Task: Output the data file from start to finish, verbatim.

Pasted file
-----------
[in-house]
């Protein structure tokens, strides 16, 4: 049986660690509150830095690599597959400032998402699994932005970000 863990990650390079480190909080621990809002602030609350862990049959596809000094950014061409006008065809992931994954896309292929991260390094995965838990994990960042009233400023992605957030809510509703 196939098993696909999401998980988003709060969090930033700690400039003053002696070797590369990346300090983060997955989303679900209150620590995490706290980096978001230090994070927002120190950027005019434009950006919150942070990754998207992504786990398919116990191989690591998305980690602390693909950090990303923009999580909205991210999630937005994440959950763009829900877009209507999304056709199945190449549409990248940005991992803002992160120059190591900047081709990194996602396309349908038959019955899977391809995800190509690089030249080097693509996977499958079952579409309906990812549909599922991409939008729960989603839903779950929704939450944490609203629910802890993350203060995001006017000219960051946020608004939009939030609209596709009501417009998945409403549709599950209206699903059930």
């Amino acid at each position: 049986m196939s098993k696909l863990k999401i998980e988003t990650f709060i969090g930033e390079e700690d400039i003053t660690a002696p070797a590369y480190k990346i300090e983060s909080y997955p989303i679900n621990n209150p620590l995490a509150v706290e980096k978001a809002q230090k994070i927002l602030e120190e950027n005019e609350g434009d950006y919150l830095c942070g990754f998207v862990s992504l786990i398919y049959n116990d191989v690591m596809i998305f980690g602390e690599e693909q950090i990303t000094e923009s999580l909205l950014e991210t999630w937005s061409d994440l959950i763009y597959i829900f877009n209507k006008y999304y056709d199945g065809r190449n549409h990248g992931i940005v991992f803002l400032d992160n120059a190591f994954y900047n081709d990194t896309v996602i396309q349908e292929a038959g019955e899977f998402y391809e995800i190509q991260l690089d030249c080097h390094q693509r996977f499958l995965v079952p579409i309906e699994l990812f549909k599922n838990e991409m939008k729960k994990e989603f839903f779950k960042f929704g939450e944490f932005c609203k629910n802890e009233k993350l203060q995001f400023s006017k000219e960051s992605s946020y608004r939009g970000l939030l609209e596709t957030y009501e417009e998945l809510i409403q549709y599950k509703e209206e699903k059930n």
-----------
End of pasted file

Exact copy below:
[in-house]
């Protein structure tokens, strides 16, 4: 049986660690509150830095690599597959400032998402699994932005970000 863990990650390079480190909080621990809002602030609350862990049959596809000094950014061409006008065809992931994954896309292929991260390094995965838990994990960042009233400023992605957030809510509703 196939098993696909999401998980988003709060969090930033700690400039003053002696070797590369990346300090983060997955989303679900209150620590995490706290980096978001230090994070927002120190950027005019434009950006919150942070990754998207992504786990398919116990191989690591998305980690602390693909950090990303923009999580909205991210999630937005994440959950763009829900877009209507999304056709199945190449549409990248940005991992803002992160120059190591900047081709990194996602396309349908038959019955899977391809995800190509690089030249080097693509996977499958079952579409309906990812549909599922991409939008729960989603839903779950929704939450944490609203629910802890993350203060995001006017000219960051946020608004939009939030609209596709009501417009998945409403549709599950209206699903059930």
């Amino acid at each position: 049986m196939s098993k696909l863990k999401i998980e988003t990650f709060i969090g930033e390079e700690d400039i003053t660690a002696p070797a590369y480190k990346i300090e983060s909080y997955p989303i679900n621990n209150p620590l995490a509150v706290e980096k978001a809002q230090k994070i927002l602030e120190e950027n005019e609350g434009d950006y919150l830095c942070g990754f998207v862990s992504l786990i398919y049959n116990d191989v690591m596809i998305f980690g602390e690599e693909q950090i990303t000094e923009s999580l909205l950014e991210t999630w937005s061409d994440l959950i763009y597959i829900f877009n209507k006008y999304y056709d199945g065809r190449n549409h990248g992931i940005v991992f803002l400032d992160n120059a190591f994954y900047n081709d990194t896309v996602i396309q349908e292929a038959g019955e899977f998402y391809e995800i190509q991260l690089d030249c080097h390094q693509r996977f499958l995965v079952p579409i309906e699994l990812f549909k599922n838990e991409m939008k729960k994990e989603f839903f779950k960042f929704g939450e944490f932005c609203k629910n802890e009233k993350l203060q995001f400023s006017k000219e960051s992605s946020y608004r939009g970000l939030l609209e596709t957030y009501e417009e998945l809510i409403q549709y599950k509703e209206e699903k059930n």